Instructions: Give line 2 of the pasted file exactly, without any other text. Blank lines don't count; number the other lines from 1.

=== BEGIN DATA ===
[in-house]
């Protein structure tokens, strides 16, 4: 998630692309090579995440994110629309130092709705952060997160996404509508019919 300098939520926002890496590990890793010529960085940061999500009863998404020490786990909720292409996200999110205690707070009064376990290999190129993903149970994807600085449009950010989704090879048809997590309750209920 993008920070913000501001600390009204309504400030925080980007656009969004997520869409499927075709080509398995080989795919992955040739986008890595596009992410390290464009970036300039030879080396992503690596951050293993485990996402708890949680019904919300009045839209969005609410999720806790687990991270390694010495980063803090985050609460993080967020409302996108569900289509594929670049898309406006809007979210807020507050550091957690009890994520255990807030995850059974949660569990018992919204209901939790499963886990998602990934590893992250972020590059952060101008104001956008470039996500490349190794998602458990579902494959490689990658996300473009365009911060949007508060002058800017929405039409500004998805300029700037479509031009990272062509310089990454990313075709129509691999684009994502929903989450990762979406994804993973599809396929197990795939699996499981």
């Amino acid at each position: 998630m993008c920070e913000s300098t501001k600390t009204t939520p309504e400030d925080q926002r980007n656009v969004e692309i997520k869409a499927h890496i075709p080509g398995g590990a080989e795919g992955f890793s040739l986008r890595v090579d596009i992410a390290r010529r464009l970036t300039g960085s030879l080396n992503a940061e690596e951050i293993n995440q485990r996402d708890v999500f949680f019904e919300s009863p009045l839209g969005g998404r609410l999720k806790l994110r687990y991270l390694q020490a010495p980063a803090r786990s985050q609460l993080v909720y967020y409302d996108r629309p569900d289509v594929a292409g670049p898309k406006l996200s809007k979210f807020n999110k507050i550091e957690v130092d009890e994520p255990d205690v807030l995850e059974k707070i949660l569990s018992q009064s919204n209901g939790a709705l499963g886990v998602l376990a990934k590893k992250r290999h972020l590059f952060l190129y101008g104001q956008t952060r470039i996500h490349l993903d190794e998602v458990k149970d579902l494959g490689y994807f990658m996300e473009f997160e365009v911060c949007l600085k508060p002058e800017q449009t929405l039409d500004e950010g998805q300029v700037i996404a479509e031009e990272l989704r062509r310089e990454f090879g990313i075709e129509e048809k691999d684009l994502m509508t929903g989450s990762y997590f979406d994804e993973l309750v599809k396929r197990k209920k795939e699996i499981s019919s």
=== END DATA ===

């Protein structure tokens, strides 16, 4: 998630692309090579995440994110629309130092709705952060997160996404509508019919 300098939520926002890496590990890793010529960085940061999500009863998404020490786990909720292409996200999110205690707070009064376990290999190129993903149970994807600085449009950010989704090879048809997590309750209920 993008920070913000501001600390009204309504400030925080980007656009969004997520869409499927075709080509398995080989795919992955040739986008890595596009992410390290464009970036300039030879080396992503690596951050293993485990996402708890949680019904919300009045839209969005609410999720806790687990991270390694010495980063803090985050609460993080967020409302996108569900289509594929670049898309406006809007979210807020507050550091957690009890994520255990807030995850059974949660569990018992919204209901939790499963886990998602990934590893992250972020590059952060101008104001956008470039996500490349190794998602458990579902494959490689990658996300473009365009911060949007508060002058800017929405039409500004998805300029700037479509031009990272062509310089990454990313075709129509691999684009994502929903989450990762979406994804993973599809396929197990795939699996499981």